The other day, Fiona asked me, from her new big-girl booster seat, “Mommy, are robots real?”

I find that no matter the question, no matter how simple the answer seems at face value, it is important to consider what she’s asking and why.  “What kind of robots are you asking about, Baby? Do you mean the awesome kind with lasers that run around fighting crime and blowing up bad guys, or the kind that are like people? Because that kind isn’t real yet. But there are real robots that do real jobs. They do things like bend metal, or they pick up things and put them places, sometimes they go places people can’t and take pictures. But they aren’t like the ones you see on TV, they are simple than that.”


Then there came a long silence from the backseat.

I let the wheels turn.

“Mommy? What kind of scientist?”

“What kind of scientist does what?” I ask. She sometimes wanders from the original question.

“What kind of scientist builds robots?”

“Ah.” I answer, “An engineer.”

“Okay.” She begins. She has this special definitive tone she uses when she’s making a declaration of something important. “Mommy. When I grow up I am going to be a en-gi-neer. AND I am going to building amazing robots. Not boring ones. And then I will take over cities. I will be a engineer. ”

“Excellent!” I say.

And I don’t laugh, because she’s at that age. And because one day she will build robots.

Still wonderful.

So, I took a break this year. From writing and reading blogs. Really in a lot of ways from the computer – I unplugged and walked away. I painted. I taught painting. I kept Fiona home with me and we played and learned and explored.

Then this morning I took her to the pool. It’s hot here right now. The heat wave on the west coast has blanketed my area. It is a lethargy inducing kind of heat. We have nowhere to be. No deadlines to meet. No air-conditioned offices to arrive at and fight to achieve artificial deadlines with angry people who can’t recognize that their frustration directly connects to the fact that their car was 125 degrees when they got into it on their lunch break.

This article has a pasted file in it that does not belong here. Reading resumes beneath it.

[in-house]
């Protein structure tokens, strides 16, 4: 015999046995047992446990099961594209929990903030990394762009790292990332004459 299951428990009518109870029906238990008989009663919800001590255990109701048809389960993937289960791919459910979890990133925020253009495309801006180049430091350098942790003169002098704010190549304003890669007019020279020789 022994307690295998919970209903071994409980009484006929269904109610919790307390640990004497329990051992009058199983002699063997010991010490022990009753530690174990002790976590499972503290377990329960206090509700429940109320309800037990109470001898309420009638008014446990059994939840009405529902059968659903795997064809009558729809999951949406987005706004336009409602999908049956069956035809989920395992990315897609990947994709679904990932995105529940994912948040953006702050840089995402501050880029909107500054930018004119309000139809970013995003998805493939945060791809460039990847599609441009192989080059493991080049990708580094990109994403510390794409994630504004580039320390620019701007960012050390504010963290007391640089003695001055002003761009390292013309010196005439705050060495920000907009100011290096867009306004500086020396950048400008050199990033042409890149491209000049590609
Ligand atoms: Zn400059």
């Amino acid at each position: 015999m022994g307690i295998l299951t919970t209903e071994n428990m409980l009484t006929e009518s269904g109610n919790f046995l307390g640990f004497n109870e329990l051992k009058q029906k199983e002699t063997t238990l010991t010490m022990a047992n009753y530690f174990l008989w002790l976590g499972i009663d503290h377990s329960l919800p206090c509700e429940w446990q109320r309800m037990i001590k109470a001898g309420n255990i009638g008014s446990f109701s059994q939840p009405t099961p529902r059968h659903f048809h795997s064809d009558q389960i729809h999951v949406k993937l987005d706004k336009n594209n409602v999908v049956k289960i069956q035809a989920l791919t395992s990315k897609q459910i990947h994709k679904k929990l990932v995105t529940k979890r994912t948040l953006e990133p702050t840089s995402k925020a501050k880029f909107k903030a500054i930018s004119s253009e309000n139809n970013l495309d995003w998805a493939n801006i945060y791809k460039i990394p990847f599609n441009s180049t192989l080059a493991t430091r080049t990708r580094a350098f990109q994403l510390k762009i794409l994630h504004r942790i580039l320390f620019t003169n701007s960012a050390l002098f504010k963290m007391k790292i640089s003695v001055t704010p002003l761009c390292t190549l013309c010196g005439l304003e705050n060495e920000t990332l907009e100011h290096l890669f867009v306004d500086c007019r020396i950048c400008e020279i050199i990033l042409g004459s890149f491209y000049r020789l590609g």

Nope. Not us. In fact, I didn’t even turn on my coffee pot this morning. I just poured a tablespoon of instant into a cup of microwaved milk. I turned on the stove yesterday just long enough to heat one hotdog. That’s it. Apart from that, the stove hasn’t been turned on for four days.

The pool was what it always is: cold, fun and wonderful. Full of wonder.

Less hers this year than mine. Last summer, every time we went near the water her face would light up with a combination of curiosity and nervousness and wonder.  Today the pool is awesome, but it’s old hat. It’s something that it is so familiar that it would be a little like being amazed at toast. Sure it’s incredible if you think about it, but in that moment it’s just pleasure.

But for me? Standing in the cold water waiting for my incredible, strong, lanky little girl to launch herself off the edge and swim to me ten feet from the edge of the pool and watching her face all lit up with concentration and strength without fear or artifice or self-consciousness. Standing and watching my child in the last few months were her world and my world are a small sacred space that I control who enters. I am gripped by the insane desire to slow it all down and hold onto these little moments forever. It’s like trying to hold sand. The tighter you grip the faster they go.

Still, I learned something today. I need to stand at least 15 feet back. That girl can jump.